Among New Yorkers protesting their tax assessments we now find Cayuga County's government. Cauyga County, it turns out, bought a piece of land in Oswego County, and is now suing to get its tax asessment reduced.
Yes, taxpayers in Cayuga County will be forced to pay taxes on land they "own" in Oswego County. Justin Murphy explains the convoluted confiscation in the Auburn Citizen.
The building at 11 River Glen Plaza, a former grocery store which the county bought May 16, is assessed at $2 million. By 2011 tax levels, that means about $102,000 in property taxes.
In a tax certiorari petition filed July 27, the county and JHMPAC, the entity from which the county bought the building for $950,000, asked an Oswego County judge to lower the assessment to $700,000, which would yield $35,850 in 2011 taxes.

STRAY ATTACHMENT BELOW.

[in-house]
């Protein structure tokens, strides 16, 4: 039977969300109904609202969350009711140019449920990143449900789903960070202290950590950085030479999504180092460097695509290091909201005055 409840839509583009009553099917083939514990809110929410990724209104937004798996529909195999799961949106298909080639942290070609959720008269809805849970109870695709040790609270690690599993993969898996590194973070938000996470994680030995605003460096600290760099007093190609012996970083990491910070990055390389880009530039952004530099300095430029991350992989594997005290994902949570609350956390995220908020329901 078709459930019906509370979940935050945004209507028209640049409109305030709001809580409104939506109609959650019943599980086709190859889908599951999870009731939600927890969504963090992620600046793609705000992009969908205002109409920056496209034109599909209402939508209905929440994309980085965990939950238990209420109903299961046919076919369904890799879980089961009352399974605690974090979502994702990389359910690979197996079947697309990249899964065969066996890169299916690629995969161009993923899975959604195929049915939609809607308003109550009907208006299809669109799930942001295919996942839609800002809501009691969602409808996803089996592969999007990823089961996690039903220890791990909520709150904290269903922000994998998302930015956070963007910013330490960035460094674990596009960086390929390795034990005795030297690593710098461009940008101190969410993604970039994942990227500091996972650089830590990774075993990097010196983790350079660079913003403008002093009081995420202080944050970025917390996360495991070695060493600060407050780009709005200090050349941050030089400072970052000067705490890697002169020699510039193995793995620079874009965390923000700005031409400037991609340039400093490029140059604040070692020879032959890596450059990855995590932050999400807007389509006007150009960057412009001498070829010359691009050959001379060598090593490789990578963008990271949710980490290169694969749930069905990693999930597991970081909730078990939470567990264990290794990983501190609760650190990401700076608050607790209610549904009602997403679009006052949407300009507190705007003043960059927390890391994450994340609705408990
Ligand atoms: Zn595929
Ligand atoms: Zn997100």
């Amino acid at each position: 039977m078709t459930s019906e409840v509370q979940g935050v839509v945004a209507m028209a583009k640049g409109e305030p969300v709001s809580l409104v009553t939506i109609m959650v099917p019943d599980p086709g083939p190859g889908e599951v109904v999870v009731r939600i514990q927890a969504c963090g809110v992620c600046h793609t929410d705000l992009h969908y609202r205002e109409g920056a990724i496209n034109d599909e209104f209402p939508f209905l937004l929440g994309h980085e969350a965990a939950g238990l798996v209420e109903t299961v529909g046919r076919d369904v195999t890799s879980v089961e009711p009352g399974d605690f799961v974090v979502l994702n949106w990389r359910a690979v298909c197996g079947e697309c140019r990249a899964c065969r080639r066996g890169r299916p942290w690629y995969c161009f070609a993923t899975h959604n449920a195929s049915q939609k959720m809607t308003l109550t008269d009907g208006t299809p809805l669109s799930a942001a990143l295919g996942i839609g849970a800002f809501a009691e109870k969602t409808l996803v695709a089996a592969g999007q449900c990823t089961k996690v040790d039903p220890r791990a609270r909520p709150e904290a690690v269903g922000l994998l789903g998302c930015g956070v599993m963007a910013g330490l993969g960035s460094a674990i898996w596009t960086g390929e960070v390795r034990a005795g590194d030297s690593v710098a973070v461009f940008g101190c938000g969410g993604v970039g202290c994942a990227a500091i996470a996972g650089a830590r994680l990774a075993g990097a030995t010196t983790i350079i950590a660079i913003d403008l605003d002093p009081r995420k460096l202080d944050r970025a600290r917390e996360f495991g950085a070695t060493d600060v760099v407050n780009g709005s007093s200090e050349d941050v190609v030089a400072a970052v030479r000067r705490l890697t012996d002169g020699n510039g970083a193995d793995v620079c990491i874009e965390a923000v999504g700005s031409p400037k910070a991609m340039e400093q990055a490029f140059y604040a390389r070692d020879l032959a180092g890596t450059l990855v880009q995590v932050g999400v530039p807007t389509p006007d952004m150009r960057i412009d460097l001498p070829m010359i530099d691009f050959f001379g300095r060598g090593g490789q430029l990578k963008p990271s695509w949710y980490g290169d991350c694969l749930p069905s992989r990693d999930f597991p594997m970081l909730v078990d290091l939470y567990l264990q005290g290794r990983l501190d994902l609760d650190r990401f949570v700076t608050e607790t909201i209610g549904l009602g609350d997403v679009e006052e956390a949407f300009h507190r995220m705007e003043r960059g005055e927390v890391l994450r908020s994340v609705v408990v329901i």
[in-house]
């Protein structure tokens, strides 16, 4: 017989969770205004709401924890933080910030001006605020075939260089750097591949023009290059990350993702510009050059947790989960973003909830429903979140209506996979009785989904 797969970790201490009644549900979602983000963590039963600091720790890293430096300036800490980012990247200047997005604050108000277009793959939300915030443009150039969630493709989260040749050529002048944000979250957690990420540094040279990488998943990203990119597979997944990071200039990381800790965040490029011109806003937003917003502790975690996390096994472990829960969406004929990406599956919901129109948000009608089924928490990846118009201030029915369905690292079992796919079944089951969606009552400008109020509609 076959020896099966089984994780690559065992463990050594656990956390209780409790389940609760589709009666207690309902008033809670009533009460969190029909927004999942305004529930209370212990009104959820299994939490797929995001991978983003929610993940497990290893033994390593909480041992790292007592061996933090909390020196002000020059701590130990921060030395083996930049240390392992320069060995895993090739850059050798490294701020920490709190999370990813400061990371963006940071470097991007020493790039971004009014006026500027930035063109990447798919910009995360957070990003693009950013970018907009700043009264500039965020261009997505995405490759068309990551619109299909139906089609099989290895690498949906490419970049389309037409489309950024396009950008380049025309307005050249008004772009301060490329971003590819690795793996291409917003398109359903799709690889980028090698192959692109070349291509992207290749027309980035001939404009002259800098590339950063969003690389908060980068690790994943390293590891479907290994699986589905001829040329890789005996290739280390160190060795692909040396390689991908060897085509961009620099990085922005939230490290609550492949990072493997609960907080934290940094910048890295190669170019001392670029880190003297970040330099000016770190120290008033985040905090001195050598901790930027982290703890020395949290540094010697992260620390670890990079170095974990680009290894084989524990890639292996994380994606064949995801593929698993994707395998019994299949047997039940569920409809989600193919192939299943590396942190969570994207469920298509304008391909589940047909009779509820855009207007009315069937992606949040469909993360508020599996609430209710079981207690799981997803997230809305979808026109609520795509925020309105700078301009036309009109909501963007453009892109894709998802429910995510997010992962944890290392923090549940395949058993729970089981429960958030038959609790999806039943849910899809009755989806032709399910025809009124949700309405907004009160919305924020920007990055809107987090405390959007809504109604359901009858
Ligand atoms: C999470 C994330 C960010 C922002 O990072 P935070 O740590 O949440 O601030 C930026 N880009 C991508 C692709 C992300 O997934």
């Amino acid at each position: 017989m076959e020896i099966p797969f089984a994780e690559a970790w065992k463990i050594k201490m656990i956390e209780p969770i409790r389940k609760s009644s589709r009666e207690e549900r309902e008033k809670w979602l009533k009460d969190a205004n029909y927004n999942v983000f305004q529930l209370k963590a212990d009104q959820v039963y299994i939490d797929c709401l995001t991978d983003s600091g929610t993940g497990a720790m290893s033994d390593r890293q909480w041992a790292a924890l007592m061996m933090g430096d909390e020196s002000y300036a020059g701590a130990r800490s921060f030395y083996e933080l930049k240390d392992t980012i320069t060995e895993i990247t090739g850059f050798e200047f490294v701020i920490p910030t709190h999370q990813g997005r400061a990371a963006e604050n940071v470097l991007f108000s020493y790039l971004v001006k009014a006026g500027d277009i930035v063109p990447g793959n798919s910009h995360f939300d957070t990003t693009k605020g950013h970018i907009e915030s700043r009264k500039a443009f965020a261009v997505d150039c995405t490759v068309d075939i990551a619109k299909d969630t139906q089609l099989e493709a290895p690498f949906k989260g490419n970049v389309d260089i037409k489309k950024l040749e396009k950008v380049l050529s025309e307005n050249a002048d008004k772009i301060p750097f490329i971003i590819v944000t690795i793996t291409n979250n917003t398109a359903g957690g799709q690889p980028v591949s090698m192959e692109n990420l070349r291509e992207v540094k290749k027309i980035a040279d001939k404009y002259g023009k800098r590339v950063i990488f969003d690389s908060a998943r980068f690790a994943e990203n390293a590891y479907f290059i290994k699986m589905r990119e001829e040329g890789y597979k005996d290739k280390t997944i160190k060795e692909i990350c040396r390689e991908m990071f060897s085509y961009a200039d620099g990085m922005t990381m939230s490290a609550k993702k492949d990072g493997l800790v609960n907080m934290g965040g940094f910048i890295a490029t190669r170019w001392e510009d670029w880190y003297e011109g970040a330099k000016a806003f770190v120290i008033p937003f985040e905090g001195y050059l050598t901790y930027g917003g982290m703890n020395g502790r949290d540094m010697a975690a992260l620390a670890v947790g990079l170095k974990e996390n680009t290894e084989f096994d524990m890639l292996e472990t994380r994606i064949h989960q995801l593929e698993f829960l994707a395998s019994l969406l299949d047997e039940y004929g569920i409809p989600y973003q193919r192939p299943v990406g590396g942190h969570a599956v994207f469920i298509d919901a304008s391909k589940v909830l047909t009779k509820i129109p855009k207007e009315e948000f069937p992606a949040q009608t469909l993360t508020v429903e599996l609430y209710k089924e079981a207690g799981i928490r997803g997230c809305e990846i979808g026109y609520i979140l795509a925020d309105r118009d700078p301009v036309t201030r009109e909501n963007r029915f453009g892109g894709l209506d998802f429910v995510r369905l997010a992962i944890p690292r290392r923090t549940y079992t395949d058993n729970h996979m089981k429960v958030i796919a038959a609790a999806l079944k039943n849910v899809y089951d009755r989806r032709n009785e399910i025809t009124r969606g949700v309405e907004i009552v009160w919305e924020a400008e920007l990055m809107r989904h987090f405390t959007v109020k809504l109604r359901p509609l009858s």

“It’s part of a process you go through with any purchase,” Cayuga County Legislature Chairman Peter Tortorici said. “The assessment came in, I think, a little high, and we’re just going through the process to see if we can get it reduced.”
Government entities generally don’t pay property taxes, but Cayuga County does have to pay in this case because the property in question is outside county borders, according to an advisory opinion issued by the state Office of Real Property Services.
So highly paid experts toiling in our county governments can't agree on what a property is worth. What confidence can we then have in our own assessments? For instance, this million dollar lakefront mansion in Seneca County was just reassessed at $194,000. Sound a little low to you?